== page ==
The comedy scene in Fresno these days is busy and growing – but also sporadic and spread out.
Instead of having one dedicated comedy club, the Valley has a variety of makeshift venues that host weekly or bi-weekly comedy nights.
The upside? Lots of options.
The downside? People need a map to navigate it all.
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But Heroes Sports Lounge and local comic Danny Minch are trying something new this week – something they hope will give Fresno the consistent comedy space it's lacked since Screwballz, Fresno's last true comedy club, closed in 1997.
Tuesday, they kick off a 6-night-a-week comedy room in the upstairs of Heroes. It's an experiment that could become permanent if enough people show up.
It starts with open mic night, which Heroes has hosted on Tuesdays for about six weeks already.
On Wednesdays, there will be a local or regional featured comic. This week it's local guy Terry Michaels, plus Minch and host Eddie Trevino.
On Thursday, a touring comic will come for a four-night hold-over that lasts until Sunday. This week, it's Flip Schultz, a 2006 finalist in "Last Comic Standing."
"We had done so many shows in so many different spots," says Minch. "There's almost comedy going on every night of the week, it just isn't going on in the same spot. There's a night in Clovis, one night in Chowchilla, one night in this side of Fresno, one night in the other side of Fresno. Why not have one spot where people know there's going to be comedy almost every night throughout the week?"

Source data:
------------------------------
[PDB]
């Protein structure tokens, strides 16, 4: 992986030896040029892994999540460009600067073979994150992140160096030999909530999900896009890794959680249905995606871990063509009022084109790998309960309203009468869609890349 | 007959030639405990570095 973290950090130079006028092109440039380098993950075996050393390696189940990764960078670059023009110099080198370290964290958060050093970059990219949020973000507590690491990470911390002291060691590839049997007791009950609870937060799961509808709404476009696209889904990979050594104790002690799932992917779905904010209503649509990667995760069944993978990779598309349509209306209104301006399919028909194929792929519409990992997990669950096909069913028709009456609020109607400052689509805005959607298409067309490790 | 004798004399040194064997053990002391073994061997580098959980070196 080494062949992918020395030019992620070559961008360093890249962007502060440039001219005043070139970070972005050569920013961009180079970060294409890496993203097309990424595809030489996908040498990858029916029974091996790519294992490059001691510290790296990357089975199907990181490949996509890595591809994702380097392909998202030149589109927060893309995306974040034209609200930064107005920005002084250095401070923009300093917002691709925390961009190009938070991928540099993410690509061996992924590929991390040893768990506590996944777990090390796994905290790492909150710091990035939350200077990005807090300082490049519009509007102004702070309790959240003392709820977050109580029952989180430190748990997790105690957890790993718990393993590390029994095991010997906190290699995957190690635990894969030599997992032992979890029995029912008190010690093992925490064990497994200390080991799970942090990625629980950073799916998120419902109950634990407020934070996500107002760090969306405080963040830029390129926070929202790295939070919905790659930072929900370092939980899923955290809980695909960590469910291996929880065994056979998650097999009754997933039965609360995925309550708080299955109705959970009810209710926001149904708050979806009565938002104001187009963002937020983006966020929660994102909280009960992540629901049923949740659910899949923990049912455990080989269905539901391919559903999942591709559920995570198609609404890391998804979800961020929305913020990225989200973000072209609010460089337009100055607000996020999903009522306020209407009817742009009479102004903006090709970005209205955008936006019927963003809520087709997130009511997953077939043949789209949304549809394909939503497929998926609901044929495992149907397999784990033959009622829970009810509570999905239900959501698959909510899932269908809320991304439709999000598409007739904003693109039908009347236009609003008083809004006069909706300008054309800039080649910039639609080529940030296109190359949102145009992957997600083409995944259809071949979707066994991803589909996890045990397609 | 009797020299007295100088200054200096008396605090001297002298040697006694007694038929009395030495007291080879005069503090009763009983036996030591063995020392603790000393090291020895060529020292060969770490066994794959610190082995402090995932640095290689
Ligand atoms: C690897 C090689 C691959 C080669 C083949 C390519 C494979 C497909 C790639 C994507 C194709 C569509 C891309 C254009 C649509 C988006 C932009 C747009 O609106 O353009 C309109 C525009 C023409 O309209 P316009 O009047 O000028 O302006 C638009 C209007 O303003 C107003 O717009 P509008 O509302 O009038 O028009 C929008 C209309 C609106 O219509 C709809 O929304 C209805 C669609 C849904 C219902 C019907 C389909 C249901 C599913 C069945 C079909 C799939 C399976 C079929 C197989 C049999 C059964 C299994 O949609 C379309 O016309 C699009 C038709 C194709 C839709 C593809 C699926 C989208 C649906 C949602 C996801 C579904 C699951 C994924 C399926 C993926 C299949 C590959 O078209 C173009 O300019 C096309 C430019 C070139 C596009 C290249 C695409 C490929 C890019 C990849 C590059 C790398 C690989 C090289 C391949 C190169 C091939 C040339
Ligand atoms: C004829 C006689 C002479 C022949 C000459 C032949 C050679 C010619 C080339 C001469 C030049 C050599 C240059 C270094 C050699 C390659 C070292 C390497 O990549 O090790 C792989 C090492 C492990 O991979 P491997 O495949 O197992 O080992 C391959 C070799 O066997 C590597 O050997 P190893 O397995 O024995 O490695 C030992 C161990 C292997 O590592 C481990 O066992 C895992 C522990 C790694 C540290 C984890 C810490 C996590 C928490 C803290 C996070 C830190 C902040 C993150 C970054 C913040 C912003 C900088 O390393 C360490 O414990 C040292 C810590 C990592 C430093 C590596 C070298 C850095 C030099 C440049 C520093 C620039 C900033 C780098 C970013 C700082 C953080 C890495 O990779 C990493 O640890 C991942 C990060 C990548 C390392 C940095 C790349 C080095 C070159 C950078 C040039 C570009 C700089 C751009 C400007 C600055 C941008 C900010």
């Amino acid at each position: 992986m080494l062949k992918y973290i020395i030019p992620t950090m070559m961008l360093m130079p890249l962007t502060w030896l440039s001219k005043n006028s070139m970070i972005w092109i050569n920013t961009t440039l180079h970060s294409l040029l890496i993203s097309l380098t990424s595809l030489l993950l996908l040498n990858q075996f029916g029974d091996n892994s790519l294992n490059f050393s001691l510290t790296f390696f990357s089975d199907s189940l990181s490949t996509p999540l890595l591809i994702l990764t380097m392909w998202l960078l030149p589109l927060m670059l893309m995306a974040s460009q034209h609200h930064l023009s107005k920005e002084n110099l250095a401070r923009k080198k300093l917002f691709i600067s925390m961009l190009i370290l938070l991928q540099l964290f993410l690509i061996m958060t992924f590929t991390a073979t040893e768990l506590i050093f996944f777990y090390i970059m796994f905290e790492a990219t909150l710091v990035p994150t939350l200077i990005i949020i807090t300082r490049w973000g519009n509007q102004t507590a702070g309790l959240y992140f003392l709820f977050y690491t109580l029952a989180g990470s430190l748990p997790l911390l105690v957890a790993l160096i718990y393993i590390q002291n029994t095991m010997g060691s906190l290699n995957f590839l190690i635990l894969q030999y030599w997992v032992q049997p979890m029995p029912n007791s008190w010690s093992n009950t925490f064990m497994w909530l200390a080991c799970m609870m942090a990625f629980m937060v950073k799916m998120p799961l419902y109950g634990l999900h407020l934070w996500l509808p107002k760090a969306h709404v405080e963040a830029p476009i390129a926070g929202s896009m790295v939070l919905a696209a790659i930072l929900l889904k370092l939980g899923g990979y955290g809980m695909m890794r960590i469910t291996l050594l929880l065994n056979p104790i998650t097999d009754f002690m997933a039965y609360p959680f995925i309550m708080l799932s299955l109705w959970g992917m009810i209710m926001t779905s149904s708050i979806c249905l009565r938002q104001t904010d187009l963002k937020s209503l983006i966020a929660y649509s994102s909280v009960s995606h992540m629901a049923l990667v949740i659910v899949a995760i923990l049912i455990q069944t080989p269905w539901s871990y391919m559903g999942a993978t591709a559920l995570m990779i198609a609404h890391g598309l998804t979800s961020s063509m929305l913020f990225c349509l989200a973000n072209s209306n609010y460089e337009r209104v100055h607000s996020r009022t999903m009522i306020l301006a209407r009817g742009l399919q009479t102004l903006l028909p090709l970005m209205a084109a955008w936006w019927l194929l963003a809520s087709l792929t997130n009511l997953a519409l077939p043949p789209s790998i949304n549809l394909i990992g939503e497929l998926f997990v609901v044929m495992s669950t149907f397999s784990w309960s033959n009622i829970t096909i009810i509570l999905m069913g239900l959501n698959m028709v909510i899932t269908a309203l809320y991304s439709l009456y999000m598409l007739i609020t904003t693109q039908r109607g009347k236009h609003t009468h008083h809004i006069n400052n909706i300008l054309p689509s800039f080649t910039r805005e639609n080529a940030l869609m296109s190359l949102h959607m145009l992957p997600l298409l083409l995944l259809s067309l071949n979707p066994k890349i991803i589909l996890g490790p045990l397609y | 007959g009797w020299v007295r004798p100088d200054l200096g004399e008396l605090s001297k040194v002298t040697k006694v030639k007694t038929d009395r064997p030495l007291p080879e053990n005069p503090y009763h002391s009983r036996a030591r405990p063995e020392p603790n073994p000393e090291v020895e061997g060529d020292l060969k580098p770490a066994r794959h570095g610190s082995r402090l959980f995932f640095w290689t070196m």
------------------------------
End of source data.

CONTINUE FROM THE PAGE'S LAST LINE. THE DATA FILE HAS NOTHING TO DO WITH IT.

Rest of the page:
Minch has logged more miles than most in the local comedy scene. He has hosted and organized nights at Crossroads in Fresno, and Guadalajara and Mother Mary's in Clovis and at venues in Tulare and Chowchilla.
Beyond him, a handful of local comics and promoters keep the local comedy scene moving with weekly, bi-weekly and monthly shows at venues such as Crossroads, Thai Palms, The Press Box, Teazer's, Club One Casino and Starline.
In the case of Heroes Sports Lounge, management was trying to think of what it could to bring people downtown once the Fresno Grizzlies season ends.
"It was a need and a need," says general manager Erin Cathcart. "The comedians need a consistent, clean environment to keep growing. We need people to come down and keep us growing."
Only time will tell, though, if Fresno can support an even bigger helping of live comedy.
"What's interesting to me is that there are so many people in town who don't even know there's a comedy scene going on in Fresno," says Minch, noting that he's not trying to divide the people who already go to existing local comedy shows, but awaken the people who don't know where to go.
"That's what'll be great about having one single room that's focused in on comedy," he says.